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Hamas In Gaza – Urban Warfare Strategy

Since 2005, after the Israeli pullout from Gaza, Hamas, with training from Iran and Hezbollah, has used the last three years to turn Gaza into a deadly maze of tunnels, booby traps and sophisticated roadside bombs. Weapons are hidden in mosques, schoolyards and civilian houses. Hamas as a terrorist organization constructed a vast military infrastructure in the Gaza Strip, including a large arsenal of rockets and mortar shells used to target the southern Israeli population. Already back from the outbreak of the second Intifada in 2000 and during the years 2001-2008 more than 8,000 rockets and mortar shell were fired into populated Israeli civilian areas). The terrorists’ military infrastructure was hidden in and around civilian homes and dispersed to locations scattered around the Gaza Strip, one of the most densely populated areas in the world.

The dense population concentrations in the Gaza Strip are an easy arena for the terrorist organizations to fight in and use its population to leverage its terrorist agenda. The Gaza area is an unplanned diverse urban and rural area, which has been built up over a number of years in different styles, organized and disorganized, temporary and permanent, above and below ground. The continual changes in the urban environment have created layers of destruction and rebuilding, and there are branching underground constructions, which to a large degree trace historical urban development. This urban diverse layout is variant, which include mixed nighberhoods, dense refugee camps with narrow alleys, high tall buildings, small low huts surrounded with vegetations, green hoses and orchards, a fabric that needs operational preparatory planning and combat solutions and tactics for each type of generic urban design.
Those areas, which include densely, built refugee camps, magnify the advantages of the defender over the attacker. The terrorist organizations aspire to use those advantages against the IDF in a fighting in the Gaza Strip.

The calculated, cynical use of the civilian population as human shields is intended to decrease the vulnerability of Hamas and the other Palestinian terrorist organizations by affording them a kind of immunity from the IDF’s counterterrorism activities, since they are aware that Israel avoids harming the civilian population insofar as is possible. It is also intended to make it possible for Hamas and the other terrorist organizations to make political-propaganda gains in the battle for hearts and minds by representing Israel as operating against innocent civilians. The terrorist organizations’ doctrine of using human shields was inspired by Hezbollah’s tactics in Lebanon and by the lessons they learned from the terrorist campaign they have been waging against Israel since the outbreak of the second Intifada in October 2000.

Hamas and the other terrorist organizations have approximately 20,000 arms bearing operatives in the Gaza Strip with varying degrees of skills. They have light arms, anti-tank weapons, powerful explosive devices, rockets and mortar shells. Their military infrastructure is situated within the urban population locations (with Gaza City serving as the nerve center) and eight densely populated refugee camps throughout the Gaza Strip.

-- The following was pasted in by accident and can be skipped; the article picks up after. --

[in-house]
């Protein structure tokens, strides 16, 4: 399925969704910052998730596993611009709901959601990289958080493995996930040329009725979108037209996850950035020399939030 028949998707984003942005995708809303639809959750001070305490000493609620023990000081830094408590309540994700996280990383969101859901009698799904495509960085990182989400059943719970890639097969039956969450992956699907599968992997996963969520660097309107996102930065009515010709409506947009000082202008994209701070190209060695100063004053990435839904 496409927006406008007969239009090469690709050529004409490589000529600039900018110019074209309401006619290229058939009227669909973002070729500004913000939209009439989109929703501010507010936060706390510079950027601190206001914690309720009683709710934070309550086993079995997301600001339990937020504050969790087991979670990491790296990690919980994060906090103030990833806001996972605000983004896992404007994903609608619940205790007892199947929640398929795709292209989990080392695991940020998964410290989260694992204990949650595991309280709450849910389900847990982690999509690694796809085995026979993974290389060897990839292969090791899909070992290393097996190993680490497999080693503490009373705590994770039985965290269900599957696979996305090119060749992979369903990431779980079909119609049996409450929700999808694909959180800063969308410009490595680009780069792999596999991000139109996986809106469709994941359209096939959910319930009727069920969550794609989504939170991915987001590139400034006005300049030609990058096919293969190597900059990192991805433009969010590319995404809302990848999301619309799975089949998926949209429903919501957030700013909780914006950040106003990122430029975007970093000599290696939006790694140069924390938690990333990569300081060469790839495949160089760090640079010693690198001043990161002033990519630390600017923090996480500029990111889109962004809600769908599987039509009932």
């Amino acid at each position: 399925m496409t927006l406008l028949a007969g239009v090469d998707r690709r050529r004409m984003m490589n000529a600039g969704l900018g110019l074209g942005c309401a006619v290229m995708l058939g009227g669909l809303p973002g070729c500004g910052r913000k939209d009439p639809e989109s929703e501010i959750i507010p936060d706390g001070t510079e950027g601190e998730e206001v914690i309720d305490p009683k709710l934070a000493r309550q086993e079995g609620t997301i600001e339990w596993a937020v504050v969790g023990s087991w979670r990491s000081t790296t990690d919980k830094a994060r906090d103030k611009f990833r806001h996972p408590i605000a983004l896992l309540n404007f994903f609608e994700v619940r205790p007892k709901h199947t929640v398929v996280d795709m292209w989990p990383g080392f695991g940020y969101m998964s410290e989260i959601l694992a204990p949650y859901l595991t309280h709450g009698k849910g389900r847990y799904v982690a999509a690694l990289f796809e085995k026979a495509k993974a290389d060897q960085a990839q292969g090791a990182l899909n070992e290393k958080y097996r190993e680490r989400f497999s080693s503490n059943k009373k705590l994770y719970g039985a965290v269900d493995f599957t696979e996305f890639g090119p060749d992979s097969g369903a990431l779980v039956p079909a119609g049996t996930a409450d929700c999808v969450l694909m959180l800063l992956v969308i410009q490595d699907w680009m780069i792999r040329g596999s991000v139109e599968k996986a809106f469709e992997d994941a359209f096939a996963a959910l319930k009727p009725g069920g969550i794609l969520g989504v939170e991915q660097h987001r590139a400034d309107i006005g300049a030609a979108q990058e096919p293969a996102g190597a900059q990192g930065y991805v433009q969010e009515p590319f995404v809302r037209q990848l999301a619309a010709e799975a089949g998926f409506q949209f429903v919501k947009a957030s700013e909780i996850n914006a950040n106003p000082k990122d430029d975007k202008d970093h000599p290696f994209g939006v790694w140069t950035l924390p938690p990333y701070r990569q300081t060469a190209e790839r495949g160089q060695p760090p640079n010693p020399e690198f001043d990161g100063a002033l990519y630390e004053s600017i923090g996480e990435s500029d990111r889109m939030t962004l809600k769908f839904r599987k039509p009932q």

Hamas copied, adopted and developed Hezbollah’s the guerrilla style warfare doctrine, which is based on operating and exploiting the civilian population as human shields. They adopted it to the unique conditions of the Gaza arena, which are topographically easier than those in south Lebanon. Using civilians as human shields is a war crime, a grave breach of the laws of armed conflict and a crime against humanity. Rockets and mortar shells are routinely fired from built up, densely populated areas and near structures and facilities (including educational institutions and mosques) provided special protection by the Geneva Conventions. In the scenario of an IDF incursion into the Gaza Strip, the terrorist organizations will use those urban and refugee camp settings as the focal points from which they fight. 

The military infrastructure of the Palestinian terrorist organizations is situated in densely populated areas, and some of the facilities have been attacked by the IDF in Operation Cast Lead. Among them were headquarters, bases, offices, arsenals, tunnels, lathes and workshops for the manufacture of weapons, posts and bunkers. The various types of weapons in the terrorist organization arsenals (rockets, mortar shells, powerful explosive devices, materials for the manufacture of weapons) are usually stockpiled in stores within residential neighborhoods (among private houses and public institutions). The rationale behind doing that is to protect them from Israel attacks. Such weapons stores have occasionally been attacked by the IDF, resulting in civilian casualties. Some weapons are also stored in tunnels dug under residential neighborhoods, and sometimes in the homes of terrorist operatives. In some instances they may be the operatives’ personal weapons, but in other instances they possess weapons and ammunition to other operatives in times of tension.